OJOG  Vol.9 No.5 , May 2019
The Maternal Deaths at the Obstetrics and Gynaecology Department of the Ignace Deen National Hospital, University Teaching Hospital (CHU) Conakry, Guinea
ABSTRACT
Objectives: 1) To calculate the ratio of maternal mortality. 2) To describe the socio-demographic characteristics of deceased patients. 3) To identify the main causes of maternal deaths. Methodology: This was a retrospective study of the 12-month period from January 1st to December 31st, 2015 performed at the Gynaecology Obstetrics Department of the Ignace Deen National Hospital, Conakry, Guinea. The study included women who died during pregnancy, childbirth, and in its peripheries according to WHO’s maternal death report. Results: We collected 38 cases of maternal deaths out of 4404 live births, accounting a ratio of 863 per 100,000 live births. The socio-demographic characteristics of these 38 patients were: 20 - 24 years of age (26%), married (78%), housewives (37%), students (44%), and nulliparous (29%), no prenatal follow-up (47%), and home-birth (49%). The 1st and 3rd type of delay amounted for 40% and 53%, respectively. Patients consulted after 12 hours after symptom-onsets accounted 47%, whereas those before 6 hours accounted for 19%, suggesting the delay of first medication. The final diagnosis and diagnosis at admission coincided in 69% of cases. The emergency kit was available for all. The opinion of a specialist was available in 16 patients. Blood was available in 40% of the patients who required it. Death caused by conditions directly related to pregnancy/delivery accounted for 71%. Haemorrhage was the most frequent cause of death. Death occurred within the first 24 hours of admission in 73% of cases. Conclusion: We here shed light on the maternal death in this area. Although we did not demonstrate the method/procedure to reduce this high rate of maternal mortality, the present study may provide a fundamental data to reduce maternal death in this area.

1. Introduction

According to the world health organization, the maternal mortality is the death of woman during the pregnancy or within the 42 days after the termination whatever the duration and the place for any particular cause of aggravated pregnancy by the care that it motivated, but neither accidental nor fortuitous [1] . The death of a woman in the gravid-puerperal period is still experienced as a tragedy [2] . Nearly 600,000 maternal deaths occur worldwide every year. 99% of these cases occur in developing countries [3] . About 30% of maternal deaths occur in South Asia and 60% in sub-Saharan Africa [4] . In Egypt, the maternal mortality rate was around 33 per 100,000 live births (N.V) in 2015 [3] ; in Tunisia, 62 per 100,000 NV in 2015 [5] ; in Gabon, 291 per 100,000 NV in 2015 [6] ; in Côte d’Ivoire (Ivory Coast), 645 per 100,000 NV in 2015 [7] ; in Guinea, according to the 2015 EDS, 679 maternal deaths per 100,000 NV [8] against 724 per 100,000 NV in 2012 [9] . This case is generally related to the shortcomings in the supply of services at various levels, leading to one of the three delays: the first, ignorance of the signs of danger and traditional treatment; the second, lack of means of transportation and communication; and the third, lack of competent staff, delay in the care, total and/or partial unavailability of blood products and consumables. At the Yopougon Hospital [7] , the first delay was 72% in 2008.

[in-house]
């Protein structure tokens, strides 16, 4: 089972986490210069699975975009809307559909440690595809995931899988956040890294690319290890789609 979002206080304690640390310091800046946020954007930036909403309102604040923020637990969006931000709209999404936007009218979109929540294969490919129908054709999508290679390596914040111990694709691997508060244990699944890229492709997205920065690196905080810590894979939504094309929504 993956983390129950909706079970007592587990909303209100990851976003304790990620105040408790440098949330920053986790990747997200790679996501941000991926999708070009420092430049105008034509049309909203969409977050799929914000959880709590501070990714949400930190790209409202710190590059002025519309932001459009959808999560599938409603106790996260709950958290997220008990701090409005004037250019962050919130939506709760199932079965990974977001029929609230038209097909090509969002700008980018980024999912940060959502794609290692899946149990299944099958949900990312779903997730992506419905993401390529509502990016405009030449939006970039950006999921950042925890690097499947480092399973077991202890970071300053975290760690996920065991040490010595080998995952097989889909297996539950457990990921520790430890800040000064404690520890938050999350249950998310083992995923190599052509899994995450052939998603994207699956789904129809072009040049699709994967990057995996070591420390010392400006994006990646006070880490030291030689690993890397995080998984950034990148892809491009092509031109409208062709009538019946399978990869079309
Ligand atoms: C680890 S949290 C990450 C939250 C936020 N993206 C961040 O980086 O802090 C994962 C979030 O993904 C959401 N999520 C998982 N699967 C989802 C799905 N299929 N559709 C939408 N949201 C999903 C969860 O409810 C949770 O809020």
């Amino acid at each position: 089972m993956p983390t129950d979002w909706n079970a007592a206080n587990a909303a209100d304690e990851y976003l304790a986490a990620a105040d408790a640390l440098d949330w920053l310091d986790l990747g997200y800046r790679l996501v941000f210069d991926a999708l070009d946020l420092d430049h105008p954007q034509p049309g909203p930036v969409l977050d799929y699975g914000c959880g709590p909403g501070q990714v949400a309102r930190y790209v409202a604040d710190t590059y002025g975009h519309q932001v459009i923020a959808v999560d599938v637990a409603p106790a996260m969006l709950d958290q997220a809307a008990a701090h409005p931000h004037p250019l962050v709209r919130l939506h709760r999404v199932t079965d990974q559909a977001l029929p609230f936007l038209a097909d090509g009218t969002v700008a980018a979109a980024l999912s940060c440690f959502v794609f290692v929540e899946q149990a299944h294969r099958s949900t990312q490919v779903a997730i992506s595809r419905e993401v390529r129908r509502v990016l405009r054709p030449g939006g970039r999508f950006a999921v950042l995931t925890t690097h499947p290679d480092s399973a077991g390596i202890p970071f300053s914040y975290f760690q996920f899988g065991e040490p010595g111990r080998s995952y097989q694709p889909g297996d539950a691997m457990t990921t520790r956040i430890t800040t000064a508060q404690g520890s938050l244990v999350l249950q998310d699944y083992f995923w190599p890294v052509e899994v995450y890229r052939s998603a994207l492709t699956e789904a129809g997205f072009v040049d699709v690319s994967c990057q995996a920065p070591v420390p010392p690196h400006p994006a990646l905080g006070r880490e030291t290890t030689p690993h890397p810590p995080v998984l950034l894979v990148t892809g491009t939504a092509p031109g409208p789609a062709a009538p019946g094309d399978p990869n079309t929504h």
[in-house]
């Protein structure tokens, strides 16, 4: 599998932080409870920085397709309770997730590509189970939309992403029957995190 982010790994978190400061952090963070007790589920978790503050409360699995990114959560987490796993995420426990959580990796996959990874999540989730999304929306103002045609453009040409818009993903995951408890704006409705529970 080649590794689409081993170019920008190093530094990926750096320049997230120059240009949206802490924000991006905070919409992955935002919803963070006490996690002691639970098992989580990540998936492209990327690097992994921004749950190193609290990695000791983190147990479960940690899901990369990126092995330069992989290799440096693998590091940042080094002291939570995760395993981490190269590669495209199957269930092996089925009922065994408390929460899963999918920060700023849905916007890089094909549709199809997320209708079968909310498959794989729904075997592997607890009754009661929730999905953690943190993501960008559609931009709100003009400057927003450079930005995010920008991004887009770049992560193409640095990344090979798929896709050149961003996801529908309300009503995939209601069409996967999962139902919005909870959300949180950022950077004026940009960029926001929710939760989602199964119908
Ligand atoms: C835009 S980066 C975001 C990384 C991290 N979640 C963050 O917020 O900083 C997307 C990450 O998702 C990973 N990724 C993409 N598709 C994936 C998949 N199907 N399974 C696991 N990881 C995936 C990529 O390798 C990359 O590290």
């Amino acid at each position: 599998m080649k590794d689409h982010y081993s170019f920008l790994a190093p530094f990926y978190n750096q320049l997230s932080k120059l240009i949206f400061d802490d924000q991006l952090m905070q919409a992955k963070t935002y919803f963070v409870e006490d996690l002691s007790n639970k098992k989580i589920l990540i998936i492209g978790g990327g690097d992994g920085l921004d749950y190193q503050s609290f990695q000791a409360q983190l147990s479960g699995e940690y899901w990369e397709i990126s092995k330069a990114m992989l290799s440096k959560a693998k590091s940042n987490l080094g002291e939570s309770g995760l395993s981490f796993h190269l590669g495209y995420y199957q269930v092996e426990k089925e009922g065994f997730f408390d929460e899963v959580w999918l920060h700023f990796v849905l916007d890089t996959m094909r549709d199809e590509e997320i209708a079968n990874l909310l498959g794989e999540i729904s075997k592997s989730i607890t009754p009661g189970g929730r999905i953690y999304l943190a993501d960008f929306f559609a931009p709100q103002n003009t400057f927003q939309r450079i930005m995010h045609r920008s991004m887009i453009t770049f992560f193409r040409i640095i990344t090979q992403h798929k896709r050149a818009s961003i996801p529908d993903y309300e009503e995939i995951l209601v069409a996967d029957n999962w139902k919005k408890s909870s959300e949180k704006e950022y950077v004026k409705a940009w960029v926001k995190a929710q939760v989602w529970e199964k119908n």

The objectives of this work were to:

• calculate the ratio of intra-hospital maternal mortality;

• describe the socio-demographic characteristics of the deceased patients;

• identify the main causes of maternal deaths;

• identify the three delays leading to maternal death.

2. Methodology

This was a retrospective study of the 12-month descriptive type, from January 1st to December 31, 2015, performed at the Obstetrics and Gynaecology Department of the Ignace Deen National Hospital, CHU of Conakry. The study included women who died during pregnancy, childbirth, and in the peripheries according to the WHO’s definition of maternal death. It consisted in examining the hospitalization records for each case by a review committee made up of obstetrician gynaecologists, midwives and paediatricians. Variables were epidemiological (age, occupation, educational level, marital status, parity, source, prenatal follow-up, and death period), clinical (reasons for consultation, evolution, concordance between discharge and admission diagnoses, availability of kits, solicitation of other specialties, treatment received, type of surgery, respectability of requests for blood, delays and avoidability) and etiological.